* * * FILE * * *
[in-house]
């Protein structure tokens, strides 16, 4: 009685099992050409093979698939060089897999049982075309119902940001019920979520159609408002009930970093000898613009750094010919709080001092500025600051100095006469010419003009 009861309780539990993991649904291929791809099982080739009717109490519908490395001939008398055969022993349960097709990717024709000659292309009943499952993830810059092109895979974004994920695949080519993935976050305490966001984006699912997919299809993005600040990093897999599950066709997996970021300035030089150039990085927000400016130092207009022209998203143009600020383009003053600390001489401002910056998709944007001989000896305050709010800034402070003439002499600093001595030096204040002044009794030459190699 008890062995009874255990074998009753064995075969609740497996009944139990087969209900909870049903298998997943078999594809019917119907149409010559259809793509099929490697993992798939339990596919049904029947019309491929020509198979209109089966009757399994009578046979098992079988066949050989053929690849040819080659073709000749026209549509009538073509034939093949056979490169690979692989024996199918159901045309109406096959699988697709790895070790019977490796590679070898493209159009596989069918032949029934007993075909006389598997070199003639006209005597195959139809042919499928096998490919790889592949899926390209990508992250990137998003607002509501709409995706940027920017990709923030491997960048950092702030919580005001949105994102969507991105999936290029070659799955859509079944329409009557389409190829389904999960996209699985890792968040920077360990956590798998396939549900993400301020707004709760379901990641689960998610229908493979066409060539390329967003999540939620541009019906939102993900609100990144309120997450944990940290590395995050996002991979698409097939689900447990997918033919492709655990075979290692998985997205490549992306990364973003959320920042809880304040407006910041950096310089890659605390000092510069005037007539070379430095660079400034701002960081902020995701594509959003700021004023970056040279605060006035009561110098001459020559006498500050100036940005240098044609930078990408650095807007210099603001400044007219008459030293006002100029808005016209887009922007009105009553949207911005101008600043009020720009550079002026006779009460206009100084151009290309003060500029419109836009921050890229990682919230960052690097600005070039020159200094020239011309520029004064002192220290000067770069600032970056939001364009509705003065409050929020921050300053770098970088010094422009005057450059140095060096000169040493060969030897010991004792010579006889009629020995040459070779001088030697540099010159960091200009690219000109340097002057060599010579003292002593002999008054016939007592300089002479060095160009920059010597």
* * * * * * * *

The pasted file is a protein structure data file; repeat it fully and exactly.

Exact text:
[in-house]
């Protein structure tokens, strides 16, 4: 009685099992050409093979698939060089897999049982075309119902940001019920979520159609408002009930970093000898613009750094010919709080001092500025600051100095006469010419003009 009861309780539990993991649904291929791809099982080739009717109490519908490395001939008398055969022993349960097709990717024709000659292309009943499952993830810059092109895979974004994920695949080519993935976050305490966001984006699912997919299809993005600040990093897999599950066709997996970021300035030089150039990085927000400016130092207009022209998203143009600020383009003053600390001489401002910056998709944007001989000896305050709010800034402070003439002499600093001595030096204040002044009794030459190699 008890062995009874255990074998009753064995075969609740497996009944139990087969209900909870049903298998997943078999594809019917119907149409010559259809793509099929490697993992798939339990596919049904029947019309491929020509198979209109089966009757399994009578046979098992079988066949050989053929690849040819080659073709000749026209549509009538073509034939093949056979490169690979692989024996199918159901045309109406096959699988697709790895070790019977490796590679070898493209159009596989069918032949029934007993075909006389598997070199003639006209005597195959139809042919499928096998490919790889592949899926390209990508992250990137998003607002509501709409995706940027920017990709923030491997960048950092702030919580005001949105994102969507991105999936290029070659799955859509079944329409009557389409190829389904999960996209699985890792968040920077360990956590798998396939549900993400301020707004709760379901990641689960998610229908493979066409060539390329967003999540939620541009019906939102993900609100990144309120997450944990940290590395995050996002991979698409097939689900447990997918033919492709655990075979290692998985997205490549992306990364973003959320920042809880304040407006910041950096310089890659605390000092510069005037007539070379430095660079400034701002960081902020995701594509959003700021004023970056040279605060006035009561110098001459020559006498500050100036940005240098044609930078990408650095807007210099603001400044007219008459030293006002100029808005016209887009922007009105009553949207911005101008600043009020720009550079002026006779009460206009100084151009290309003060500029419109836009921050890229990682919230960052690097600005070039020159200094020239011309520029004064002192220290000067770069600032970056939001364009509705003065409050929020921050300053770098970088010094422009005057450059140095060096000169040493060969030897010991004792010579006889009629020995040459070779001088030697540099010159960091200009690219000109340097002057060599010579003292002593002999008054016939007592300089002479060095160009920059010597």